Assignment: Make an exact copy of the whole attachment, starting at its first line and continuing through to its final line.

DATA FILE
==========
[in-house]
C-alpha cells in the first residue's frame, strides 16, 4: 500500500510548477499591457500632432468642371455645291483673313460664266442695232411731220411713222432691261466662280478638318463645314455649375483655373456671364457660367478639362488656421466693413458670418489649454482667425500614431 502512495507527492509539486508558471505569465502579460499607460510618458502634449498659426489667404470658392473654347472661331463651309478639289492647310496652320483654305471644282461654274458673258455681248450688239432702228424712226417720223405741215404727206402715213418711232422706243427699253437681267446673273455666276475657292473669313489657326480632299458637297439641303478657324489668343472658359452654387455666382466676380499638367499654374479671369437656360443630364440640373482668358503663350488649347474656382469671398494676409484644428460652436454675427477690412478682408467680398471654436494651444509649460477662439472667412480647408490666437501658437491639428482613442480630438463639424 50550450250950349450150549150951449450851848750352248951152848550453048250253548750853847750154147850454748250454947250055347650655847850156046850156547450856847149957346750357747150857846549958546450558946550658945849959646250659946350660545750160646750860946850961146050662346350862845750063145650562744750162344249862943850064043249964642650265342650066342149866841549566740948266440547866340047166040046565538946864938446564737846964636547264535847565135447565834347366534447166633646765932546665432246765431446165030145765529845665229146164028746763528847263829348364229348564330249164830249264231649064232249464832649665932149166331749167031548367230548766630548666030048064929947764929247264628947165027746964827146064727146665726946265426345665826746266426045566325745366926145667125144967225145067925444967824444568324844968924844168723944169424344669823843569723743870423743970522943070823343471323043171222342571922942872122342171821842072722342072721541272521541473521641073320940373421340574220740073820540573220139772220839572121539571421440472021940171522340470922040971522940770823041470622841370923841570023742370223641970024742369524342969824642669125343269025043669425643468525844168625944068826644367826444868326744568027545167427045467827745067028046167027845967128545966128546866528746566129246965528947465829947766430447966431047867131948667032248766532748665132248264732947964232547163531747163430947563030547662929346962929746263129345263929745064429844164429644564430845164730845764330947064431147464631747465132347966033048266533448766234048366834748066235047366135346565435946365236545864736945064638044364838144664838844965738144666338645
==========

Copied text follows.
[in-house]
C-alpha cells in the first residue's frame, strides 16, 4: 500500500510548477499591457500632432468642371455645291483673313460664266442695232411731220411713222432691261466662280478638318463645314455649375483655373456671364457660367478639362488656421466693413458670418489649454482667425500614431 502512495507527492509539486508558471505569465502579460499607460510618458502634449498659426489667404470658392473654347472661331463651309478639289492647310496652320483654305471644282461654274458673258455681248450688239432702228424712226417720223405741215404727206402715213418711232422706243427699253437681267446673273455666276475657292473669313489657326480632299458637297439641303478657324489668343472658359452654387455666382466676380499638367499654374479671369437656360443630364440640373482668358503663350488649347474656382469671398494676409484644428460652436454675427477690412478682408467680398471654436494651444509649460477662439472667412480647408490666437501658437491639428482613442480630438463639424 50550450250950349450150549150951449450851848750352248951152848550453048250253548750853847750154147850454748250454947250055347650655847850156046850156547450856847149957346750357747150857846549958546450558946550658945849959646250659946350660545750160646750860946850961146050662346350862845750063145650562744750162344249862943850064043249964642650265342650066342149866841549566740948266440547866340047166040046565538946864938446564737846964636547264535847565135447565834347366534447166633646765932546665432246765431446165030145765529845665229146164028746763528847263829348364229348564330249164830249264231649064232249464832649665932149166331749167031548367230548766630548666030048064929947764929247264628947165027746964827146064727146665726946265426345665826746266426045566325745366926145667125144967225145067925444967824444568324844968924844168723944169424344669823843569723743870423743970522943070823343471323043171222342571922942872122342171821842072722342072721541272521541473521641073320940373421340574220740073820540573220139772220839572121539571421440472021940171522340470922040971522940770823041470622841370923841570023742370223641970024742369524342969824642669125343269025043669425643468525844168625944068826644367826444868326744568027545167427045467827745067028046167027845967128545966128546866528746566129246965528947465829947766430447966431047867131948667032248766532748665132248264732947964232547163531747163430947563030547662929346962929746263129345263929745064429844164429644564430845164730845764330947064431147464631747465132347966033048266533448766234048366834748066235047366135346565435946365236545864736945064638044364838144664838844965738144666338645